Dear future President of the United States,
I am here to talk to you about rape culture. It normalizes sexual violence and degrades women. It needs to stop.
What is rape culture?
The term rape culture was first used by feminists in the 1970s who were trying to raise awareness against rape. Back then many people thought that rape and sexual violence were extremely rare, which was not the case. Rape culture is used to describe a society which blames rape victims for their assault and normalizes male sexual violence through pop culture and the media. Rape culture can also be shown through the objectification and sexualization of women’s bodies and misogynistic language. Sexualization and objectification of women’s bodies means turning women’s bodies into sex objects, which is commonplace in the media. An example of this is male singers or rappers using women in little clothing in their music videos. These women seem to “decorate” these videos; their only purpose is to look “sexy”. Rape culture normalizes sexual violence through blaming the victim,trivializing rape by saying things like “boys will be boys”, ignoring sexual harassment, teaching women not to get raped instead of teaching men not to rape, and not taking rape accusations seriously.
Rape culture is not a made up thing, it is part of our culture here in the USA if you know where to look. On January 2015, a 22 year old woman passed out drunk at a party at Stanford University and woke up in a hospital. She later heard that she had been raped by Brock Turner, a 20 year old man, while she was unconscious. Two grad students had been biking along that area and tackled the rapist and held him down until the police came. Turner was found guilty of three counts of sexual assault. He faced a maximum of 14 years in prison, but was given 3 months sentence in county jail and probation. Why? The judge claimed that any more time in prison would have “a severe impact on him”. In court the victim said she was verbally attacked with question after question such as: “Are you a heavy drinker? What were you wearing? Are you serious with your boyfriend? Would you ever cheat?” The rapist in question claimed that the woman had given consent to have sex with him, but the woman says she remembers nothing except passing out at the party and then waking up at the hospital. Those on Turner’s side blamed her rape on her being intoxicated.
This story is an example of how the victim of sexual assault is often blamed instead of the rapist. Even though both Brock Turner and the woman who was raped were intoxicated, only one of them penetrated the other without consent. He brought it upon himself and was not made to face the consequences. The rape victim was attacked with invading questions right after her traumatic experience, which I think is incredibly cruel. These questions were basically accusing the victim of her rape, which is a common attribute to rape culture. This case is one of the main examples of rape culture. It is very hard for people to face the fact that rape is rape, and wearing something or saying something or being drunk is NEVER “asking for it”. The judge said that a longer sentence would have a negative effect on Turner’s life. This is a ridiculous statement. He completely ignored the fact that the victim was also impacted by this chain of events. Many rape victims suffer from PTSD, there is no doubt that the victim was not okay after this experience.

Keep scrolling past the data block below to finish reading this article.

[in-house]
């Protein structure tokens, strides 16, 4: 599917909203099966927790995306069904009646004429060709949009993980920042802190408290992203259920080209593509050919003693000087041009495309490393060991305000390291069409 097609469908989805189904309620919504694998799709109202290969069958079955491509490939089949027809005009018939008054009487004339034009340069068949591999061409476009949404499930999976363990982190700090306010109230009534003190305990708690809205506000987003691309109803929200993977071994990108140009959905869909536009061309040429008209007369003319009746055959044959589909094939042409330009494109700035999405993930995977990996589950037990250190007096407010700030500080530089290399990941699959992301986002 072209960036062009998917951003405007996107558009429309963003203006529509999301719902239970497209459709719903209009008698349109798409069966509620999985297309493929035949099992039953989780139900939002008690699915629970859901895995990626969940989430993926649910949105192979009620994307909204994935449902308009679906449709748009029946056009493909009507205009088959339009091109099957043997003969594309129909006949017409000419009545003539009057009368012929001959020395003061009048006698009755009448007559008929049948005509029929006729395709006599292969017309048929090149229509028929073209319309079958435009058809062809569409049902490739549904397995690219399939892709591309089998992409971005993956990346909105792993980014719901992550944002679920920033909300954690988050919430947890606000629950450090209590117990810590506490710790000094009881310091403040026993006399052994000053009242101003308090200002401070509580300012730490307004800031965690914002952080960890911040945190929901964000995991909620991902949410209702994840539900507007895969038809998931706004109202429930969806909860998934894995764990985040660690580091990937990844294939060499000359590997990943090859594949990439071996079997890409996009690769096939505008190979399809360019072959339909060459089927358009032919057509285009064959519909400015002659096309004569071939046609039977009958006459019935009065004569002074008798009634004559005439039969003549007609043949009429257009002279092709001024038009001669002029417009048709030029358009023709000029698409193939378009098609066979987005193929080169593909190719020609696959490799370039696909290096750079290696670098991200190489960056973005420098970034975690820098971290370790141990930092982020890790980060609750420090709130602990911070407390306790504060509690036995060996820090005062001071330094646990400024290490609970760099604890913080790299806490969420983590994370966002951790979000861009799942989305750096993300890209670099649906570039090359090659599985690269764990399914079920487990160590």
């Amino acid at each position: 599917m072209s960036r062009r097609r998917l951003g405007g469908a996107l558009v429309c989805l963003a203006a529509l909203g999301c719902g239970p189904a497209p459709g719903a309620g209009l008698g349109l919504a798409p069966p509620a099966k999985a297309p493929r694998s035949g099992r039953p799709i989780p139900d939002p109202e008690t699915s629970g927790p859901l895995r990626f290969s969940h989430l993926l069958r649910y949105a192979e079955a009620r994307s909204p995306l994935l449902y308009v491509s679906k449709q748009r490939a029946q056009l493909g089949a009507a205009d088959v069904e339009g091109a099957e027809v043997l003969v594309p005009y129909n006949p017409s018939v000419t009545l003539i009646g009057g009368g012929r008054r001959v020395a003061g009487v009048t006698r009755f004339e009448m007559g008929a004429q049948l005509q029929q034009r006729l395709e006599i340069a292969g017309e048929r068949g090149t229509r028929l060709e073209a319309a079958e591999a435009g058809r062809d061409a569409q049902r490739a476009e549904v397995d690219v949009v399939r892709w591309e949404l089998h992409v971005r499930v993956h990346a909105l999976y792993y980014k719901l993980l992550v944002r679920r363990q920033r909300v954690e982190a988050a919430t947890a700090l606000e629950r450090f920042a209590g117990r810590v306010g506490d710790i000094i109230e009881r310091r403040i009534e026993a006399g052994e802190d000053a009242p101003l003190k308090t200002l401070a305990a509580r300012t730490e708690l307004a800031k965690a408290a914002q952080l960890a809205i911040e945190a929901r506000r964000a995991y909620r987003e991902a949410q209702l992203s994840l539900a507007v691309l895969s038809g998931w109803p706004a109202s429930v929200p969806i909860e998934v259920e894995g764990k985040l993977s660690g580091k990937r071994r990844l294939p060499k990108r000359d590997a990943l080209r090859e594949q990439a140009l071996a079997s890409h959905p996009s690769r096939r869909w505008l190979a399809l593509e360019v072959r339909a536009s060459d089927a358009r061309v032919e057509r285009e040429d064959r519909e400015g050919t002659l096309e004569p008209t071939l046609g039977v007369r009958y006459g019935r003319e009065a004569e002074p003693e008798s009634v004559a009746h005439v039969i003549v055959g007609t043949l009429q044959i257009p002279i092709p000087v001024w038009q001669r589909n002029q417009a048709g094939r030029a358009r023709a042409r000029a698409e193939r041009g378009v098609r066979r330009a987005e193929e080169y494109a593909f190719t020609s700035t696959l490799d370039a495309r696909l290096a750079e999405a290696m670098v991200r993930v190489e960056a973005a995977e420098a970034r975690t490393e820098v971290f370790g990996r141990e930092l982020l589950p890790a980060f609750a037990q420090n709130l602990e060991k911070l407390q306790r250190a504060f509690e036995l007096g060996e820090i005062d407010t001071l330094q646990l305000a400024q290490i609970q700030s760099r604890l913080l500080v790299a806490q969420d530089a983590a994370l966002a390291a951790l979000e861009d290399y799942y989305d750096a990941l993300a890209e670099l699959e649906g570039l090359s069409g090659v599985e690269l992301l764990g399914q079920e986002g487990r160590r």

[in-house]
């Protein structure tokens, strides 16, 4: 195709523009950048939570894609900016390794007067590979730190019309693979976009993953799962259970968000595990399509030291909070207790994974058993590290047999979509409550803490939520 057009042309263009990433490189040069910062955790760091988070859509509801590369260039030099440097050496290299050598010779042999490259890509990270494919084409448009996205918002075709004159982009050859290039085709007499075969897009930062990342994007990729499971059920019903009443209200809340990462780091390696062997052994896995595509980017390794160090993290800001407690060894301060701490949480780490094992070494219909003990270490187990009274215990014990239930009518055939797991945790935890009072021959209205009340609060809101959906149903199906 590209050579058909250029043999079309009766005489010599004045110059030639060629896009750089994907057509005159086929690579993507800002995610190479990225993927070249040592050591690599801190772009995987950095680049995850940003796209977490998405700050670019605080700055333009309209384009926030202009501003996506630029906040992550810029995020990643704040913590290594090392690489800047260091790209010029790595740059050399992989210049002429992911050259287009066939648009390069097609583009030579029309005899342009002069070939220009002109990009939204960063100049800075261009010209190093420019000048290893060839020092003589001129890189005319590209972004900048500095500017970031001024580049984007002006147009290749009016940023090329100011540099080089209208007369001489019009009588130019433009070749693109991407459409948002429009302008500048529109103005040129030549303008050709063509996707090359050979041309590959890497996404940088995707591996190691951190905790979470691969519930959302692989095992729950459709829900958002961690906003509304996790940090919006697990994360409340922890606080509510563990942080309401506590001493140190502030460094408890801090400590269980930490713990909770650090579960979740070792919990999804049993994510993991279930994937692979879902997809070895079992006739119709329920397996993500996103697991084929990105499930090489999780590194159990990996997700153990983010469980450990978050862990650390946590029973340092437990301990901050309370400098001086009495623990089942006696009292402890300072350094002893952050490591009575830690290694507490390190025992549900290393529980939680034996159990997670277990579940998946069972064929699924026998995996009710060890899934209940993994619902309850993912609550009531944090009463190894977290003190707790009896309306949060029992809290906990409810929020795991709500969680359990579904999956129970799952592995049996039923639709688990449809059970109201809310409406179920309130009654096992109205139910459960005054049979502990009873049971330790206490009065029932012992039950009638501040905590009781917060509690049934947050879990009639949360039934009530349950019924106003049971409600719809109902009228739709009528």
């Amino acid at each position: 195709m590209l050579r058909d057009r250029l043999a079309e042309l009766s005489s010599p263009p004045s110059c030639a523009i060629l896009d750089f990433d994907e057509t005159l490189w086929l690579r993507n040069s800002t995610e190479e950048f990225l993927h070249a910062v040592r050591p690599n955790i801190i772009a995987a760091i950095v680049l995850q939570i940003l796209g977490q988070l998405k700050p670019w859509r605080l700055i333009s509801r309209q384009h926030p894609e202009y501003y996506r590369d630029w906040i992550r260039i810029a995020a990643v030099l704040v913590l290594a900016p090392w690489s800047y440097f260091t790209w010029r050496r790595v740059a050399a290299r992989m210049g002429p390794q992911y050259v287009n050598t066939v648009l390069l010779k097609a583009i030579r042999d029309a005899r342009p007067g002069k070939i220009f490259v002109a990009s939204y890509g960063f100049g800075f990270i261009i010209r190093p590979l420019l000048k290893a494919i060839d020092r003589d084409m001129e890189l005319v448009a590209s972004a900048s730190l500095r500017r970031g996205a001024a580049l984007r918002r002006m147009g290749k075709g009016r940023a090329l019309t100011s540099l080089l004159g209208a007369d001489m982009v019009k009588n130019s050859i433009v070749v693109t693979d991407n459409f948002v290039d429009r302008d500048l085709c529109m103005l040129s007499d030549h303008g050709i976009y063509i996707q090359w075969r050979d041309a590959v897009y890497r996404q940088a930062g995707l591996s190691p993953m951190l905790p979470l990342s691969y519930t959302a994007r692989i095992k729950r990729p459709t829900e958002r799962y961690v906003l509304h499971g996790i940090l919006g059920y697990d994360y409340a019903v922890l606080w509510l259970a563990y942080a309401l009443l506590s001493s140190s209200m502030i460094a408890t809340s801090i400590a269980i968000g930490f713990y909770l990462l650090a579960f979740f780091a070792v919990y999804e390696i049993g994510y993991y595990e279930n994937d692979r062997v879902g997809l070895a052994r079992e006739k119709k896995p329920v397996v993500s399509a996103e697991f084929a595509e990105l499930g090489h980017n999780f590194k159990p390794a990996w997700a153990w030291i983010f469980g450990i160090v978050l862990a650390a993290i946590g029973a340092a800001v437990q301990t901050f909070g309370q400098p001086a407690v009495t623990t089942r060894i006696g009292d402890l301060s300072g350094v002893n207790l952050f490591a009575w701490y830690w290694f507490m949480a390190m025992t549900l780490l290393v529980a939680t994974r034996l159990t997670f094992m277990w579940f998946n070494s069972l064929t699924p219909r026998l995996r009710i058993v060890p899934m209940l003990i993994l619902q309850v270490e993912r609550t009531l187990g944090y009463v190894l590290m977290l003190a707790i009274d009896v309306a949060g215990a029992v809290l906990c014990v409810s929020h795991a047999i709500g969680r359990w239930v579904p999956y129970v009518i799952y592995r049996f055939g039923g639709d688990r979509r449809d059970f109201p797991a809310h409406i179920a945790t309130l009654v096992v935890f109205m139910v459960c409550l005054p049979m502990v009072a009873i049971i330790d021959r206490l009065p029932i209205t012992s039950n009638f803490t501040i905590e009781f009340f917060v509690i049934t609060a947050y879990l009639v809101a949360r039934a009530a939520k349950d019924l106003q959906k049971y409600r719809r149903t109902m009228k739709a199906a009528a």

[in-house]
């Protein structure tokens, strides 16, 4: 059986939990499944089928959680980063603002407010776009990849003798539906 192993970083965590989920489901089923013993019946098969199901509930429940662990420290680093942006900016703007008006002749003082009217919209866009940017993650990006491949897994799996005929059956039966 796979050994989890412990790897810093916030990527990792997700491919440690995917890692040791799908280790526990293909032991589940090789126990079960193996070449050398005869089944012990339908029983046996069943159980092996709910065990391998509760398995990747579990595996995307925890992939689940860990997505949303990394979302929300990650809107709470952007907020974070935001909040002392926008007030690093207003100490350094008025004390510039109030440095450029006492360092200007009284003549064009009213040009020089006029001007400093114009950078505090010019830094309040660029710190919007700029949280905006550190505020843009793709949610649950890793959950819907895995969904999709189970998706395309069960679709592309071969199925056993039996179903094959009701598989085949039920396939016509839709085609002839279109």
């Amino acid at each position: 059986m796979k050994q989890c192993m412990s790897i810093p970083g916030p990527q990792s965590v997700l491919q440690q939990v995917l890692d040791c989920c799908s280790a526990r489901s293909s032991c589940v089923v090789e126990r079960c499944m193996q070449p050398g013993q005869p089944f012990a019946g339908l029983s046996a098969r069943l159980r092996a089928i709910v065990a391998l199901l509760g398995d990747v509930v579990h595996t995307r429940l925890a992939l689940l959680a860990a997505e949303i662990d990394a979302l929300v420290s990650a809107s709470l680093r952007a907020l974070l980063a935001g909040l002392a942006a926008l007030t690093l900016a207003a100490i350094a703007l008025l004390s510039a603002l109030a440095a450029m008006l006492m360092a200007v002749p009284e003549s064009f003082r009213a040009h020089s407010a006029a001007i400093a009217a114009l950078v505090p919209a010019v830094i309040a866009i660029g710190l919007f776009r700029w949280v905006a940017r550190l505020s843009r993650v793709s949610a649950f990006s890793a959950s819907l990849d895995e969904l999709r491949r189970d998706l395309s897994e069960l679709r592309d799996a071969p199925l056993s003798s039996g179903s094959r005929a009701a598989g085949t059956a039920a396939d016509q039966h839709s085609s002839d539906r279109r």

Rape Culture affects every woman. The rape of one woman is a new horror to the potential next victim. Most women and girls change the way they live because of the existence of rape. Women and girls often travel in groups at night, carry around pepper spray, learn self defence, and dress in covered clothes to avoid sexual harassment. Most women and girls live in fear of rape. Men, in general, do not. That’s how rape functions as a powerful force meaning the whole female population is kept a step down from the whole male population, even though many men don’t rape, and many women are never victims of rape.
This cycle of fear is the legacy of rape culture. In order to achieve women’s equality, which is important to me (and hopefully to the next president) we need to stop rape culture. When rape culture still exists, half the population lives in fear. That is something we cannot have for the US.
This topic is important to me because I am a pre-teen girl who is reaching the age of when I am more likely to be the victim of sexual violence. A woman is most likely to be raped between the ages of 12-34. I do NOT want to live in a world where our society degrades women through sexual violence. I want to be a successful and capable woman when I am older and be equal to men. But I cannot not do that when rape culture surrounds me. The only thing we can do against rape culture at this point is to educate people about it. Since you are the president you hold great influence over our citizens. If you mention this topic in a speech everyone will know a little more about rape culture. I also urge you to create stricter regulations concerning the consequences for sexual violence. I implore you to do these things which will hopefully help.
Cassandra ( a seventh grade girl)
Bruni, Frank. "Tackling the Roots of Rape." The Opinion Pages. New York Times, 12 Aug. 2013. Web. 5 Nov. 2016.
Fuller, Thomas. "Court Papers Give Insight Into Stanford Sex Assault." New York Times, 12 June 2016. Web. 5 Nov. 2016.
Kacmarek, Julia, and Elizabeth Geffre. "Rape Culture Is: Know It When You See It." The Blog. Huffington Post, 1 June 2013. Web. 4 Nov. 2016.